With several news stories emerging in the past several years about pilots flying commercial jets while under the influence as well as the release of the 2012 Denzel Washington movie “Flight,” although uncommon, I do get the question: can a person get a DUI for flying a plane under the influence of alcohol?
Undoubtedly the answer is yes. The more appropriate question, however, is, “how does driving a vehicle under the influence differ from flying a plane under the influence?”
First off, the California Vehicle Code does not apply to aircraft. Rather, crewmembers of civil aircrafts, including pilots, are governed by the Federal Aviation Administration (FAA). Title 14 of the Code of Federal Regulations section 91.17 states that, “no person may act or attempt to act as a crewmember of a civil aircraft within 8 hours after drinking alcohol, while under the influence of alcohol, while using any drug that affects the person’s faculties in any way contrary to safety, or while having an alcohol concentration [BAC] of 0.04 or greater in a blood or breath specimen.”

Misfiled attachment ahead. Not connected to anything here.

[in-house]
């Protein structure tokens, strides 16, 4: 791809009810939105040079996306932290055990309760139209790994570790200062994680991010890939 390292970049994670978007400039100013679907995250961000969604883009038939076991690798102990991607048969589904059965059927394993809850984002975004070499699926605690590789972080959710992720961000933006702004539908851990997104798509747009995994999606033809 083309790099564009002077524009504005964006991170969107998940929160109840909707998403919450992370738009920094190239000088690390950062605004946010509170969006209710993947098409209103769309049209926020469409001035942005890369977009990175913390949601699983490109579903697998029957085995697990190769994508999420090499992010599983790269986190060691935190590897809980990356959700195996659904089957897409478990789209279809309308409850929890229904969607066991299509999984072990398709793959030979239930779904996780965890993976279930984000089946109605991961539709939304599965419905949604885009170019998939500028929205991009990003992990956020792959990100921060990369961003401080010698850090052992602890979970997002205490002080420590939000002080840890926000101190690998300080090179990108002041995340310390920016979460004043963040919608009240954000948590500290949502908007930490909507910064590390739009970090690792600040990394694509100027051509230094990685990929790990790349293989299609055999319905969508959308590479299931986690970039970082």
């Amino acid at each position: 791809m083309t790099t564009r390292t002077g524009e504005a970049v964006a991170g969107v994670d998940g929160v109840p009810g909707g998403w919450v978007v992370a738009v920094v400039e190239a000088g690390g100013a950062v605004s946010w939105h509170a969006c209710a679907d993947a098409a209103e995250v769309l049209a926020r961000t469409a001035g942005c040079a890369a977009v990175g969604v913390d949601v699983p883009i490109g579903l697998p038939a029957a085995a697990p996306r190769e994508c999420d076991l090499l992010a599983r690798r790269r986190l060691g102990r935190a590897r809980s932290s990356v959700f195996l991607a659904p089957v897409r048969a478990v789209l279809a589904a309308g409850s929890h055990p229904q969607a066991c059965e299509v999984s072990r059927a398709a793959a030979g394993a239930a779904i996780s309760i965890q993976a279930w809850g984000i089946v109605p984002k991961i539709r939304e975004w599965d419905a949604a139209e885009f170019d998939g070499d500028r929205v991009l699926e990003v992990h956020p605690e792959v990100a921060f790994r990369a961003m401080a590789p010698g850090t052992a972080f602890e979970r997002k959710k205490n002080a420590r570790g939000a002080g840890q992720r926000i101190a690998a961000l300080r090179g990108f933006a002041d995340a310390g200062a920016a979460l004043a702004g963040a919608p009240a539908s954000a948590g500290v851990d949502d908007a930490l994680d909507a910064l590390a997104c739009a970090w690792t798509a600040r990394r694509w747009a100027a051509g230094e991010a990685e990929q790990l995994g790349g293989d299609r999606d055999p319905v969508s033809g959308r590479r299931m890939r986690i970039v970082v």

Furthermore, the FAA requires random alcohol screenings of pilots and are subject to an implied consent law similar to California’s DUI implied consent law.
Similarly, California Public Utility Code section 21407 reads, “It is unlawful for any person to operate an aircraft in the air, or on the ground or water in a careless or reckless manner so as to endanger the life or property of another. In any proceeding charging operation of aircraft in violation of this section, the court in determining whether the operation was careless or reckless shall consider the standards for safe operation of aircraft prescribed by federal statutes or regulations governing aeronautics.”
California penalties for a first time FUI include a county jail sentence of 30 days to six months, and/or a fine of $250 to $1,000. Federal penalties, on the other hand, are far more severe and can include up to 15 years in federal prison and up to $250,000.